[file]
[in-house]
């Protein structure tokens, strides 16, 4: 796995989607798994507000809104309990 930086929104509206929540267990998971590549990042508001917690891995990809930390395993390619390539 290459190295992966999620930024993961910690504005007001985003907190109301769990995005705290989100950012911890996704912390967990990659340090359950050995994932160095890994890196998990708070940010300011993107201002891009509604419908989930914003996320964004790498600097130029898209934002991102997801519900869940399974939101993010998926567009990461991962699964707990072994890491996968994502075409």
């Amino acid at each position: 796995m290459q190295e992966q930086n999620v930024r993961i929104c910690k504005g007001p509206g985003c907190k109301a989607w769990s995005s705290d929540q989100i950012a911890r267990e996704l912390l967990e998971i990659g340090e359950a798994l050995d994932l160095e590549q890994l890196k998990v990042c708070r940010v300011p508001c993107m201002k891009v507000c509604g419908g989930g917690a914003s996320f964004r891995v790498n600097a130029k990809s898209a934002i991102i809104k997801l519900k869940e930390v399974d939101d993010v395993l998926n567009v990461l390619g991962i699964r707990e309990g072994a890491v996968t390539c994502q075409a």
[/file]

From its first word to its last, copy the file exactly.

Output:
[in-house]
């Protein structure tokens, strides 16, 4: 796995989607798994507000809104309990 930086929104509206929540267990998971590549990042508001917690891995990809930390395993390619390539 290459190295992966999620930024993961910690504005007001985003907190109301769990995005705290989100950012911890996704912390967990990659340090359950050995994932160095890994890196998990708070940010300011993107201002891009509604419908989930914003996320964004790498600097130029898209934002991102997801519900869940399974939101993010998926567009990461991962699964707990072994890491996968994502075409």
């Amino acid at each position: 796995m290459q190295e992966q930086n999620v930024r993961i929104c910690k504005g007001p509206g985003c907190k109301a989607w769990s995005s705290d929540q989100i950012a911890r267990e996704l912390l967990e998971i990659g340090e359950a798994l050995d994932l160095e590549q890994l890196k998990v990042c708070r940010v300011p508001c993107m201002k891009v507000c509604g419908g989930g917690a914003s996320f964004r891995v790498n600097a130029k990809s898209a934002i991102i809104k997801l519900k869940e930390v399974d939101d993010v395993l998926n567009v990461l390619g991962i699964r707990e309990g072994a890491v996968t390539c994502q075409a």